These relatively small applications have given XML technology critical mass and momentum. Now, XML-based authoring is beginning to move into publishing. In data exchange, structure definitions were needed to describe invoices, inventory, and the like. Publishing applications require much more complex frameworks to represent the structure of technical documents, including parts catalogs, training manuals, reports, and user guides.

XML syntax

XML is a markup language, which means that content is enclosed by tags. In XML, element tags are enclosed in angle brackets:

<element>This is element text.</element>

A closing tag is indicated by a forward slash in front of the element name.

Attributes are stored inside the element tags:

<element my_attribute="my_value">This is element text.</element>

XML does not provide a set of predefined tags. Instead, you define your own tags and the relationships among the tags. This makes it possible to define and implement a content structure that matches the requirements of your information. Figure 3 shows an XML file that contains a recipe.
Figure 3: A recipe in XML
Figure 3: A recipe in XML

XML is said to be well-formed when basic tagging rules are followed. For example:
  • All opening elements have a corresponding closing element, and empty elements use a terminating slash:
    <element>This element has content</element> <empty_element />
  • Attribute information is enclosed in double quotes:
    -+<element attribute="name">This is a legal attribute</element>+-
    -+<element attribute=name>This is not wellformed.</ element>+-
  • Tags are nested and do not "cross over" each other:

<element>This is <strong> correct. </strong></element>

<element>This is <strong> not correct. </element></strong>

XML is said to be valid when the structure of the XML matches the structure specified in the structure definition. When the structure does not match, the XML file is invalid (Figure 4).
Figure 4: Invalid structure
Figure 4: Invalid structure


An XML entity is a placeholder. Entities allow you to reuse information; for example, you could define an entity for a copyright statement:

<!ENTITY copyright "Copyright 2002 Scriptorium Publishing Services, Inc. All rights reserved.">

To reference the entity, you refer to the entity name:


The entity text is displayed instead of the entity name:

Copyright 2002 Scriptorium Publishing Services, Inc. All rights reserved.

Storing common information in entities lets you make a change in one location (the entity definition) and have the change show up everywhere that references the entity.

Entities are also used to include information that can't be easily rendered as text. Graphics, for example, are usually referenced as entities. In the following example, the entity definition contains the entity name, graphic file name, and file type:

<!ENTITY my_image SYSTEM "image.gif" NDATA gif>

In the XML file, a Graphic element references this entity:

<Graphic entity = "my_image" />

Structured authoring is a concept. XML is a technology (or, more precisely, a specification) that lets you implement structured authoring using plain text files.

Most structured authoring implementations that are already in place use SGML; most of those now under development appear to be XML-based. The terms XML and structured authoring are often used almost interchangeably.

Unlike SGML, XML has found wide acceptance outside the technical publishing world. XML is quickly becoming the standard for data interchange and web services applications.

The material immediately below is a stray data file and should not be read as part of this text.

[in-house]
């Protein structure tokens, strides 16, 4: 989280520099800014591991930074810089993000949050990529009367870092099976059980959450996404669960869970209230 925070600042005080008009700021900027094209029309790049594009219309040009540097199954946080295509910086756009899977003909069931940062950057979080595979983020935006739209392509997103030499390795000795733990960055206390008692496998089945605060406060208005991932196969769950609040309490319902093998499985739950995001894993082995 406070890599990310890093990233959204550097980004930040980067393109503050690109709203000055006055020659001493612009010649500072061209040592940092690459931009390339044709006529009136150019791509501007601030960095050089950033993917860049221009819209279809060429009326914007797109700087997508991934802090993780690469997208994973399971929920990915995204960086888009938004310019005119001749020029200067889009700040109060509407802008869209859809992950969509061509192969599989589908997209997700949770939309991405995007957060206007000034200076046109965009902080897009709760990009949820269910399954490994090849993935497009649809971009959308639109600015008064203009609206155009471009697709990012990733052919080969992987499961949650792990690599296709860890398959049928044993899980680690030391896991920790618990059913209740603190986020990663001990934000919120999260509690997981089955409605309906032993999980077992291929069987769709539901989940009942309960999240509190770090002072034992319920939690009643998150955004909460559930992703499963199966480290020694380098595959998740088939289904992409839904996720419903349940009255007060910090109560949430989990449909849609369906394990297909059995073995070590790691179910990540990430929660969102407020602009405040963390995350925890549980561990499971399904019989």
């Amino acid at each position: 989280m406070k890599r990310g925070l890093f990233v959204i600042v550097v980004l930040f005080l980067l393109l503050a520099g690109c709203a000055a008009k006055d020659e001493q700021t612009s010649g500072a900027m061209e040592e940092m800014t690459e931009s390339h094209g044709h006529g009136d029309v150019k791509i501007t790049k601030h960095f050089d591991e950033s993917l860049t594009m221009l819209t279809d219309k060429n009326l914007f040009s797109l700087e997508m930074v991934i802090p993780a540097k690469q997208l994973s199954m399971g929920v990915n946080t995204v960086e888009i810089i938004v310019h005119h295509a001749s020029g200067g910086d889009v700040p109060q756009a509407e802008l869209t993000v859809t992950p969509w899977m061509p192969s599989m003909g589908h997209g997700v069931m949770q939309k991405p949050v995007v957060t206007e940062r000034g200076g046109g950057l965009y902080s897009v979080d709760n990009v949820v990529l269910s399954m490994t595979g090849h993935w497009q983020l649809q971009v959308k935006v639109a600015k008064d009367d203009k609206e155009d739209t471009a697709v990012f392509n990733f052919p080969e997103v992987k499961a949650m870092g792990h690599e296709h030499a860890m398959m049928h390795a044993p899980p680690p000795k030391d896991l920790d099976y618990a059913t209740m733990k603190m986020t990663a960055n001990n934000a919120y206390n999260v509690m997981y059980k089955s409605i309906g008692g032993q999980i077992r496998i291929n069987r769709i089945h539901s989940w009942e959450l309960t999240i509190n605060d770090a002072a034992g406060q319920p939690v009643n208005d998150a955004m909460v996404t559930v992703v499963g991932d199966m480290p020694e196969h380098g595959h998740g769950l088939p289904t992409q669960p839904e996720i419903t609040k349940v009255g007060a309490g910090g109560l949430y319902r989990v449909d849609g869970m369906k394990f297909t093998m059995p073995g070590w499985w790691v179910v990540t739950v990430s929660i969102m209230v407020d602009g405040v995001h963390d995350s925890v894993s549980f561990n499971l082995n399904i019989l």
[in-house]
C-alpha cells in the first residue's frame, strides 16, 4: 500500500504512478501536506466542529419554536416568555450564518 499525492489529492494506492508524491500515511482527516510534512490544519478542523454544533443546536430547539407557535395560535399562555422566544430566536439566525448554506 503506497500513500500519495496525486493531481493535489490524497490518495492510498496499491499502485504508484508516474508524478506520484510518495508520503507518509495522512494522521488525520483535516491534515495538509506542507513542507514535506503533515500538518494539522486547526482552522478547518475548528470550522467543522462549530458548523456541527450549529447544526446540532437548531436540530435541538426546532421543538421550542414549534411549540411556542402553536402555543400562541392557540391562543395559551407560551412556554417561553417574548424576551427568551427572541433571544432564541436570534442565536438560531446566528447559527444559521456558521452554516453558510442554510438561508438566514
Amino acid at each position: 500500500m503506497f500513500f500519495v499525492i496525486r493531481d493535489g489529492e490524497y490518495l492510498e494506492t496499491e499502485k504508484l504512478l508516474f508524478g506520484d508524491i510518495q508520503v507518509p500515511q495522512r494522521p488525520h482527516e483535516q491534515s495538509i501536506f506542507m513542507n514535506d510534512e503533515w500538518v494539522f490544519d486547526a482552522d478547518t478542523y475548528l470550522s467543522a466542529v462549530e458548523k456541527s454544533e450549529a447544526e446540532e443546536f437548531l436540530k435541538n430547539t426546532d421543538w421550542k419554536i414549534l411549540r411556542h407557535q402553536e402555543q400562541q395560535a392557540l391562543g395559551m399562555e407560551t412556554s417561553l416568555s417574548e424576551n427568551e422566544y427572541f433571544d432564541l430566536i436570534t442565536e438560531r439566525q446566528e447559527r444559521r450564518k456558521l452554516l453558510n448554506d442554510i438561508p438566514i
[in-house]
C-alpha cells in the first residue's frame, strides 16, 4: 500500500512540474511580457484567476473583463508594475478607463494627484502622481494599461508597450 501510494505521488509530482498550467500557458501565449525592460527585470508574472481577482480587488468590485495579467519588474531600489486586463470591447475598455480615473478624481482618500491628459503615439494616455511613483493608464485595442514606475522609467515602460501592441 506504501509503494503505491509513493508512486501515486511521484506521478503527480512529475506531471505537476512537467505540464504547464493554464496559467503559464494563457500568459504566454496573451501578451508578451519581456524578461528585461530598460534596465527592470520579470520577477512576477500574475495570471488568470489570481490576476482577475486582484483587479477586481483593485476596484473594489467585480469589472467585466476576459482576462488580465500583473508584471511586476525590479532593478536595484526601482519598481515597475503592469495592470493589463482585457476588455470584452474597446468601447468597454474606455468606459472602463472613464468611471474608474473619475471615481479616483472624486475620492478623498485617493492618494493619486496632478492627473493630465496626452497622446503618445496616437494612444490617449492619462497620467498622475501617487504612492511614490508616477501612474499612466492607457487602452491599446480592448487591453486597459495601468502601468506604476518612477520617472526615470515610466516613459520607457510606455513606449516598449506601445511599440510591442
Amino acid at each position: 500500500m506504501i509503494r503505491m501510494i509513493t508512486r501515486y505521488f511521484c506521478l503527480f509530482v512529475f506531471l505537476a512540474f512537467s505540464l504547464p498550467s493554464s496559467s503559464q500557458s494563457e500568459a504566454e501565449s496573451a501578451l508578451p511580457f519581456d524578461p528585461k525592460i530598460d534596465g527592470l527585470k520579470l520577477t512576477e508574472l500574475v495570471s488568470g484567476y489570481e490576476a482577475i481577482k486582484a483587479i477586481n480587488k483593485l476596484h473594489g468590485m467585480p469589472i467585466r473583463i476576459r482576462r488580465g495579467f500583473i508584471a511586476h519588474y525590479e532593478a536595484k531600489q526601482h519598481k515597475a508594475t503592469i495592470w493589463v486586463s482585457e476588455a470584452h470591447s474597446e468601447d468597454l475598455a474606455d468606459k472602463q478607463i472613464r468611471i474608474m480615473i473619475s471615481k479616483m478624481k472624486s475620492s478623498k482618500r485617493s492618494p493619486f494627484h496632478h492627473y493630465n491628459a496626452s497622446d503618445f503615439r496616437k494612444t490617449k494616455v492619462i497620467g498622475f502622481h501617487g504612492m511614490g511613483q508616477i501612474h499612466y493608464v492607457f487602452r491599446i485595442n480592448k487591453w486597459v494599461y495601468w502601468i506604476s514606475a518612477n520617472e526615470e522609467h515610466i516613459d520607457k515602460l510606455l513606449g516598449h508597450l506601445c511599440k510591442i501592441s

Defining structure in XML

In XML, you define your structure using either a document type definition (DTD) or a schema. In either case, you specify elements and how they are related to each other. For example, a Recipe element definition might read as follows in a DTD:

<!ELEMENT Recipe (Name, History?, IngredientList, Instructions)>

In an XML schema, the definition is itself an XML document. For the Recipe element, a simplified Recipe definition would read as follows:

<xsd:complexType name="Recipe">
<xsd:element name="Name"type="xsd:string"/>
<xsd:element name="History"type="xsd:string"minOccurs="0" maxOccurs="1" />
<xsd:element name="IngredientList"type="xsd:string"/>
<xsd:element name="Instructions"type="xsd:string"/>

Once you define the structure in either a DTD or a schema, authors create documents that comply with the structure. At a bare minimum, this allows you to specify, for instance, that the list of ingredients in a recipe must occur before the instructions.

DTDs were first created for SGML and have been available for quite some time. Schema are new in XML; the specification for schema has not yet been finalized, and it's possible that it could still change. Currently, the number of schema-aware applications is limited. The main advantage in schema is that you can control the content allowed inside an element. You could, for example, define a zip code element that requires a number:

<xsd:element name="zip" type="xsd:decimal"/>

DTDs do not provide you with control over the information in an element. An equivalent DTD statement would read as follows:


The #PCDATA rule allows any text. Schema are especially useful in XML-based programming applications, where they allow you to validate and restrict data inside the structure. DTDs are more common in publishing applications, partly because of the legacy with SGML. In long, technical documents that consist mostly of paragraphs, the validation provided by schema would not add a significant amount of value.

  1. Detailed information: http://www.w3.org/XML/
  2. SGML vs. XML details: http://www.w3.org/TR/NOTE-sgml-xml- 971215

Sarah O'Keefe is President of Scriptorium. She can be reached at okeefe at scriptorium dot com. End of article.